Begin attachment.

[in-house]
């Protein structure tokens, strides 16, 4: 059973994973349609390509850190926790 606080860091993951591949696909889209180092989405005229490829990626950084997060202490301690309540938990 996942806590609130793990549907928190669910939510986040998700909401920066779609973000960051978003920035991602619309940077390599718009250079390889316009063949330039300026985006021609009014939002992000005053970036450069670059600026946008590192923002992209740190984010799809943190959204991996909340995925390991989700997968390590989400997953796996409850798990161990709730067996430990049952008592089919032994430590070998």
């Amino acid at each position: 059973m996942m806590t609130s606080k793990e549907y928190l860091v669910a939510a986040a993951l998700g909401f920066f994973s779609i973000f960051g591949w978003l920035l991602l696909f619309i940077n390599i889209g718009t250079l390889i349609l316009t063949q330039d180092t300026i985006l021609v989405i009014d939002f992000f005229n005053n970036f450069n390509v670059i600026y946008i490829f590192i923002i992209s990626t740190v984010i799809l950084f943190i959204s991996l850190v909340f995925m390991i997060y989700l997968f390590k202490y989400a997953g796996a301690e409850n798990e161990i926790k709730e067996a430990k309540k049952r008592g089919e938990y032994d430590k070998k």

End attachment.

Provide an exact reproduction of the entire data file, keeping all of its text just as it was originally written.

[in-house]
């Protein structure tokens, strides 16, 4: 059973994973349609390509850190926790 606080860091993951591949696909889209180092989405005229490829990626950084997060202490301690309540938990 996942806590609130793990549907928190669910939510986040998700909401920066779609973000960051978003920035991602619309940077390599718009250079390889316009063949330039300026985006021609009014939002992000005053970036450069670059600026946008590192923002992209740190984010799809943190959204991996909340995925390991989700997968390590989400997953796996409850798990161990709730067996430990049952008592089919032994430590070998």
């Amino acid at each position: 059973m996942m806590t609130s606080k793990e549907y928190l860091v669910a939510a986040a993951l998700g909401f920066f994973s779609i973000f960051g591949w978003l920035l991602l696909f619309i940077n390599i889209g718009t250079l390889i349609l316009t063949q330039d180092t300026i985006l021609v989405i009014d939002f992000f005229n005053n970036f450069n390509v670059i600026y946008i490829f590192i923002i992209s990626t740190v984010i799809l950084f943190i959204s991996l850190v909340f995925m390991i997060y989700l997968f390590k202490y989400a997953g796996a301690e409850n798990e161990i926790k709730e067996a430990k309540k049952r008592g089919e938990y032994d430590k070998k």